People frequently forget how difficult something seems before they understand or know it. For example, I bet you find it easy to tie your shoes. Now go find a four year old and see if that child finds it easy. This means that an exam is likely to seem easier after the fact. (I *so* wanted to say “it’s easy to forget how difficult…”)

As an author, we constantly need to fight this reason for “it’s easy.” Our readers are unlikely to think everything is easy. We have to remember what it is like to not yet understand the concept.

Option 7: “It’s Easy; I passed”

Sometimes people think that if they can do something, everyone can. Sometimes it comes from how the person views themselves and sometimes from other things. But most exams are set up so not everyone passes. Which doesn’t mean it is “easy” if you passed.

Option 8: “It’s Easy; I want to be seen as smart/knowledgeable”

Sometimes people say something was easy when the person thinks it is hard. The idea is to seem smarter/more knowledgable/more clever in front of others. Like a form of boasting. “Oh, you thought that was hard? I thought it was easy”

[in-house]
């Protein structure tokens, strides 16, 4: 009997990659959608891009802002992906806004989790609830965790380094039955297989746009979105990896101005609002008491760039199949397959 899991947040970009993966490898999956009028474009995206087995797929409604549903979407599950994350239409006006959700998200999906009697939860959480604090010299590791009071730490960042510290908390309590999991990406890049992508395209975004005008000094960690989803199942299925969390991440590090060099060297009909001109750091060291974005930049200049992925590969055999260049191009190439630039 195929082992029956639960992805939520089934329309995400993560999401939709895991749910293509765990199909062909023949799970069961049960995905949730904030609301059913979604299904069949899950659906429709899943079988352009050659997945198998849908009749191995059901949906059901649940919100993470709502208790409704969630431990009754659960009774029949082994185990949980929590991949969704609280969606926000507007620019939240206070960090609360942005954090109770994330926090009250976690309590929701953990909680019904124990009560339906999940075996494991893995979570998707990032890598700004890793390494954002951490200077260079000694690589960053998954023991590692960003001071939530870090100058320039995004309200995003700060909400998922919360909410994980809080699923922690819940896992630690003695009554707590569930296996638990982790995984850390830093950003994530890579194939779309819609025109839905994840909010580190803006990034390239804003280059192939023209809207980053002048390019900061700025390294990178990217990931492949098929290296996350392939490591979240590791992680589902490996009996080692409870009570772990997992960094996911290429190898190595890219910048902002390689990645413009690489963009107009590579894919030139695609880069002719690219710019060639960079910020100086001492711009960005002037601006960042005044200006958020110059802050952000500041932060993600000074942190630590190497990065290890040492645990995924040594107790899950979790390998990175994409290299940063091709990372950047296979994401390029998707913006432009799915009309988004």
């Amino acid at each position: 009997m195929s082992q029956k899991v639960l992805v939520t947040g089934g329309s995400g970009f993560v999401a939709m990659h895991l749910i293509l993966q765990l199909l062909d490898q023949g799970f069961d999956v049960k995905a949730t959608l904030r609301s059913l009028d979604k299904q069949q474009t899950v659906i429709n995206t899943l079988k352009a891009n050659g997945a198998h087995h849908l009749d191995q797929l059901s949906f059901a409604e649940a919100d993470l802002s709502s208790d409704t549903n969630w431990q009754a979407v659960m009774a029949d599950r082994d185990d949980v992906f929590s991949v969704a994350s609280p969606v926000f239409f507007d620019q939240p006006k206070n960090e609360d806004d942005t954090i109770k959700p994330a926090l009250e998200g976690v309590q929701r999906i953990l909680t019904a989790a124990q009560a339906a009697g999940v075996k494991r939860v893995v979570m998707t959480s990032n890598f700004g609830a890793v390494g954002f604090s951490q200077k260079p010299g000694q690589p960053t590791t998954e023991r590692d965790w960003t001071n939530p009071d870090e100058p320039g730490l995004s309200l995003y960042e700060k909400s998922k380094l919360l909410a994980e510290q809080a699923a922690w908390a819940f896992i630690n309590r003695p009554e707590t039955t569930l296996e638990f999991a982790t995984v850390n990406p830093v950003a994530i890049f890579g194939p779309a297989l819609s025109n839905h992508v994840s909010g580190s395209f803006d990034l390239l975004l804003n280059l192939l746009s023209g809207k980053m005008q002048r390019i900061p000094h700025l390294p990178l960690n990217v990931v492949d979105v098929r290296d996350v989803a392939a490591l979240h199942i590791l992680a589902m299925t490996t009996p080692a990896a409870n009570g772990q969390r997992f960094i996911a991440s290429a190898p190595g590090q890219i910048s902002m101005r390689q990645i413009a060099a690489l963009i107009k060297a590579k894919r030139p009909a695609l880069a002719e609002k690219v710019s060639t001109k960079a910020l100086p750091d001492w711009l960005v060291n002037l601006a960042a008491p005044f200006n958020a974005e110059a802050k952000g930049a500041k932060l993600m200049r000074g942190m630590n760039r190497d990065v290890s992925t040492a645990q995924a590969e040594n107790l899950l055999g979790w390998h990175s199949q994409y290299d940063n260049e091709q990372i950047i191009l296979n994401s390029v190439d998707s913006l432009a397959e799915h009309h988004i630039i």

In conclusion

There’s at least eight interpretations for what “it’s easy” could mean. So they next time someone asks you how an exam/task/etc is, use more than two words! Conveying actual information will help the person asking. And it will avoid the person feeling bad if it isn’t easy for that individual!

your calendar belongs to you!

I was taking a training class this week and was informed that some of the things I do aren’t “common knowledge.” So I’m going to be using the soft skills category in this blog to share some of them. Consider this the first blog post of many.

The advice that started this was a comment I made about blocking out your calendar. If you want to be able to do something, you need to make it a priority. And how do you do that if your calendar tells the world (well your co-workers) – “hey look, Fred is free at this time.”